And you are right in that glass is the best solution, but even a $1400 Tamron 70-200 is expensive for a 16 year old kid. And I am also not saying that the other solution would be to switch to a Nikon or Canon (I’d switch to the latter either way) FULL FRAME camera, no. I am merely saying that instead of focusing on a faster burst rate, and other random, unimportant (to me) features, Sony should focus on making their images exceptionally amazing at high ISOs (better than the 5D and other cameras, and look even better to consumers).

        And I have no intention of degrading your statements, but would just like to compare Sony to Canon for a second. Looking at even a 5D Mark II to a Sony A99, ISO 3200 is a tiny bit better than the Sony. However, going onto the newest, the 5D Mark III, high ISO images are awesomely better. This website (http://www.imaging-resource.com/PRODS/sony-a99/sony-a99IMAGE.HTM) shows how 3200 on the Mark III is significantly more sharp, detailed, and less noisy than the A99. I would totally use that image, compared to the A99, which would depend on the situation, but I would probably not keep it if I didn’t have to. Other companies just make better high ISO cameras. Very annoying for someone who 1) needs it, and 2) likes Sony and the things they offer.

        1. I do get your point. And i think you’re not the only one hoping for better performance at higher ISO…

          1. I agree. I do think it’s a popular topic that Sony users (obviously including myself) think should be touched upon by the company a bit more.

          2. Hi James, honestly, I think Sony’s true innovation currently lies in the A7 range and the A6000. This business is all about sales driven by innovation, and the only reason they are still updating the bigger DSLR bodies is because a lot of users have A-mount lenses they want to use. Sure, you can buy adapters to use them on E-mount bodies, but you can’t fully take advantage of the AF capabilities that way.

    2. I too was originally let down with high ISO until I noticed this little thing in the ISO settings (just before auto) Is AUTO ISO NR which will take 6 frames in low and 12 in high to clean things up rather nicely.
      Selecting it and scrolling to the right will allow you to set your ISO and if you want Low or High NR. Honestly haven’t tried it in RAW (I shoot mostly jpg) so I’m not sure if it works in RAW.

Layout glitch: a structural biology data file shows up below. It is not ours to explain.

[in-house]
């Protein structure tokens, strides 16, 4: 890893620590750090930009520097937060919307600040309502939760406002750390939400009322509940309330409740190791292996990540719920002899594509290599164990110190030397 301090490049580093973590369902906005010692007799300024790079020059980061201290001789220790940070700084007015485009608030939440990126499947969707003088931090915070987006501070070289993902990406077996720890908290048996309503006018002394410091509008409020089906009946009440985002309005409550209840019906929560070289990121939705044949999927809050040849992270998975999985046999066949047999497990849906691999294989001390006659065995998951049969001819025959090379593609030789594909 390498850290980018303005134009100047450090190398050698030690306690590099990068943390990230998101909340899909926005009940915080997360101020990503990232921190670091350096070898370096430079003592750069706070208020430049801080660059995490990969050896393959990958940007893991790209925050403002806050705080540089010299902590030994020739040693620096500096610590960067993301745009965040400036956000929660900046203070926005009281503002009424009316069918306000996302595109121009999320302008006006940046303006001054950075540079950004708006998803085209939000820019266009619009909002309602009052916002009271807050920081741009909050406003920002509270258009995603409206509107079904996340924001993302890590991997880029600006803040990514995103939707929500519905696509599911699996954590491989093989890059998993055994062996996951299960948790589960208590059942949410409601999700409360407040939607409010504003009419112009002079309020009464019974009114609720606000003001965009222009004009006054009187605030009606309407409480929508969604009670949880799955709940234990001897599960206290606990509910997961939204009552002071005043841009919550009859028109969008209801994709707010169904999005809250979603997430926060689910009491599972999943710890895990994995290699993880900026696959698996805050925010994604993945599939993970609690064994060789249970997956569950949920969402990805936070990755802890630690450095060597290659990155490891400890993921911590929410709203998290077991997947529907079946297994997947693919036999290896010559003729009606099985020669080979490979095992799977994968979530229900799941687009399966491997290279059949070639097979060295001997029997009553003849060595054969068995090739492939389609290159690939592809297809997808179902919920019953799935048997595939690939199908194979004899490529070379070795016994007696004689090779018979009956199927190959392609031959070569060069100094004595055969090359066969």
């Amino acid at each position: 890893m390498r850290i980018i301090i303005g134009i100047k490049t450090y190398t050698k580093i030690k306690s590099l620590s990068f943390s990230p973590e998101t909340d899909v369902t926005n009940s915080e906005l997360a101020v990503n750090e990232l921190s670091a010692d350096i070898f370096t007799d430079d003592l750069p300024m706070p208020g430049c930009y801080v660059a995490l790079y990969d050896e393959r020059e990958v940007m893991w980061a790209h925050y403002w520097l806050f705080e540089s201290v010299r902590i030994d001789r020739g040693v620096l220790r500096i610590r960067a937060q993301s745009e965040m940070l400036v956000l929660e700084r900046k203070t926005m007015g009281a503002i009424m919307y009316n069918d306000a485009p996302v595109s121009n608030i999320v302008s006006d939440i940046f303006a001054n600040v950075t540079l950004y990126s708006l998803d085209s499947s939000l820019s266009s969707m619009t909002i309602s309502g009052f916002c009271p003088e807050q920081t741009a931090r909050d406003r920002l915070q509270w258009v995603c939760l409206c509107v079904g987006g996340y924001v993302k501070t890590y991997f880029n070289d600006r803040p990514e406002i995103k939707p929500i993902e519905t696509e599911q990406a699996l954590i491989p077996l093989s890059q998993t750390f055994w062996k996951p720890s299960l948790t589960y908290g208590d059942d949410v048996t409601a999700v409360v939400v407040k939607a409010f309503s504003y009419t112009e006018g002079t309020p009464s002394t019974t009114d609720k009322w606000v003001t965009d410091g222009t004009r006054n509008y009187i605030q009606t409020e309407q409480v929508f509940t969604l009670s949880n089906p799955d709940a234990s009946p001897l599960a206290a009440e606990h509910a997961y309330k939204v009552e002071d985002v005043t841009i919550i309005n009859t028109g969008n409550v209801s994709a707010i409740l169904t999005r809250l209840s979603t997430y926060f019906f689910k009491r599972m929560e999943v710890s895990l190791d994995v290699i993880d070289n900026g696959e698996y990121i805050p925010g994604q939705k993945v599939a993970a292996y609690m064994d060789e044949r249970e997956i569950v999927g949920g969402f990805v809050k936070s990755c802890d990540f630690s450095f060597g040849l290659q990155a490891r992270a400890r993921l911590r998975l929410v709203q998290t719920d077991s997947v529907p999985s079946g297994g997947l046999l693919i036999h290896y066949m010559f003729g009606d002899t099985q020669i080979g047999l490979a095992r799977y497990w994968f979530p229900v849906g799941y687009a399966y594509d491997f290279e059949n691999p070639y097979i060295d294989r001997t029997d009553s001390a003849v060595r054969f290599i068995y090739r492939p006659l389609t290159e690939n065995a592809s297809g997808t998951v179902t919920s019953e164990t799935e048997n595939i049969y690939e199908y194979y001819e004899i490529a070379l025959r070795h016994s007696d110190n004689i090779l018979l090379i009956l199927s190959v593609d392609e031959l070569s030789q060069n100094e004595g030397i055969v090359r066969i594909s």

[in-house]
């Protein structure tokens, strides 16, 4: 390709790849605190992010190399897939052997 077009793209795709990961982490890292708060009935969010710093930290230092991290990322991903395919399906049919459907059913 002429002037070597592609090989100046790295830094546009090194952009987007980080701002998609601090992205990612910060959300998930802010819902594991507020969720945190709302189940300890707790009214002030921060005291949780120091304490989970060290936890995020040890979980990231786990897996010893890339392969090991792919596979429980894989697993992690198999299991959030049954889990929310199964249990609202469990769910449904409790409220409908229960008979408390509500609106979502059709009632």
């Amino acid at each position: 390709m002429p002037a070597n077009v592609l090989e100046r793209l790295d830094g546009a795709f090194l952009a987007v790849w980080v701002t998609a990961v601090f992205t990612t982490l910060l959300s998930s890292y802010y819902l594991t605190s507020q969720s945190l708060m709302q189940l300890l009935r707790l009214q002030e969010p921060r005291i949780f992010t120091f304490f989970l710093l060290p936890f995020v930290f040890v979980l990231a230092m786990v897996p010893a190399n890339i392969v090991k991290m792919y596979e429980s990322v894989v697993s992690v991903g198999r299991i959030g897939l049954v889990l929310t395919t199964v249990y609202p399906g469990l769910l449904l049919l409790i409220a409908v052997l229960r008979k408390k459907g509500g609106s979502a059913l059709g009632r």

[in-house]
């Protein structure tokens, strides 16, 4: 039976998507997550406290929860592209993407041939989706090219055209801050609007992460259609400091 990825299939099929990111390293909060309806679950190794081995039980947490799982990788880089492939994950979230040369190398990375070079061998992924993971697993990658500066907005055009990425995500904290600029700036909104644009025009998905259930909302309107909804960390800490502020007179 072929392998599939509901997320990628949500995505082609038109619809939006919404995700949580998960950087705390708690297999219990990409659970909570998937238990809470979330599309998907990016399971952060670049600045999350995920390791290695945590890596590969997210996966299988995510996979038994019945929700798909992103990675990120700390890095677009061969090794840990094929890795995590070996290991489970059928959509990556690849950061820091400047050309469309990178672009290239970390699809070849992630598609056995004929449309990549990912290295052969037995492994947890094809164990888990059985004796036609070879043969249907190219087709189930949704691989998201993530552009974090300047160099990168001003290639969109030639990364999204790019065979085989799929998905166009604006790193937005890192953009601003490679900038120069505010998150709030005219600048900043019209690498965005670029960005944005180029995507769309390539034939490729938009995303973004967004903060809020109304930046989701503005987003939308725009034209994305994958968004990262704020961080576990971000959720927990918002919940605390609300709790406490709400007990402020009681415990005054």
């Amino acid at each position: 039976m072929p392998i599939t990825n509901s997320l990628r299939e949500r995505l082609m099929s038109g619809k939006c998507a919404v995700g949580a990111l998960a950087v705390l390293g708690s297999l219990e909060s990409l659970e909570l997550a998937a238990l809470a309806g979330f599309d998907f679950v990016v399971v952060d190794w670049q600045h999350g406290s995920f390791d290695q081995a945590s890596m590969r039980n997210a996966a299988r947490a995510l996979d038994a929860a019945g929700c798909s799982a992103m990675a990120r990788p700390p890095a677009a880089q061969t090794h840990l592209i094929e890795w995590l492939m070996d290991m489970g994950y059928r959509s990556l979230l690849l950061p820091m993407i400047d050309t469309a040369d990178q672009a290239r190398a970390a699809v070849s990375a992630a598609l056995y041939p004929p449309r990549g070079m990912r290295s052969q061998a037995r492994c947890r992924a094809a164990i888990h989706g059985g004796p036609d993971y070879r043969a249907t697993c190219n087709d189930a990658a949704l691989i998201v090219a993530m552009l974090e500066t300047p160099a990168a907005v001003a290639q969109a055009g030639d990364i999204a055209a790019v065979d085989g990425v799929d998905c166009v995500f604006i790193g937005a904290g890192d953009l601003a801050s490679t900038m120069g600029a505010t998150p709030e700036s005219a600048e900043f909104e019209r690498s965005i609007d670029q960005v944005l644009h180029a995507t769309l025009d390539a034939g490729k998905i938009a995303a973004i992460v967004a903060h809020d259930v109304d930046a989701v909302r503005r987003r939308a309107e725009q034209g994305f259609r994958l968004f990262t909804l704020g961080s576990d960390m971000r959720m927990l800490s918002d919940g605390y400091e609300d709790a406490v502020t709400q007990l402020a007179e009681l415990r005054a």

Surprisingly enough, even on moving subjects it worked quite well. Using this little unknown feature I was able to get some pretty amazing results even at ISO 12,500. I wouldn’t use those to print a 30×40 but for up to an 8×10 would be fairly useable.
      If you haven’t tried it yet, you might just change your mind..

      1. Hi Mike, I’m an RAW shooter, so I never use this functionality. An option for Raw shooters would be to use DXO Optics Pro that has an excellent noise reduction called PRIME. This NR is individually tailored to your camera, in this case, the Sony A7M2.
        You’ll never be able to extract the same amount of detail as at a lower ISO setting though.

  2. You should be able to set upper and lower auto ISO limits. According to the Sony website: “ISO : Stills: ISO 100-25,600 selectable in 1/3 EV steps, Still Auto: ISO 100-25,600 selectable upper and lower limit”. Is this not the case?

    1. Hi Bruce, no auto ISO in IAuto mode can’t be changed. It can however be changed in P,A,S and M, and that is what Sony is talking about.

  3. “ISO goes up to 3200 in auto mode, and that you can’t change it (except manually changing it all the time, that kinda defeats the purpose). I honestly don’t know why they would do this, except to impress potential buyers with a speed demo. It should be set to a max of 1600 at most”

    You can set the max ISO to 1600. My husband did this earlier this evening with his new A77ii. See here:

    http://helpguide.sony.net/ilc/1410/v1/en/contents/TP0000386492.html

    1. Hi Hope, thanks for your comment. Auto ISO can not be changed in Intelligent Auto (Auto Mode on your dial). The manual is referring to Auto ISO in P,A,S and M.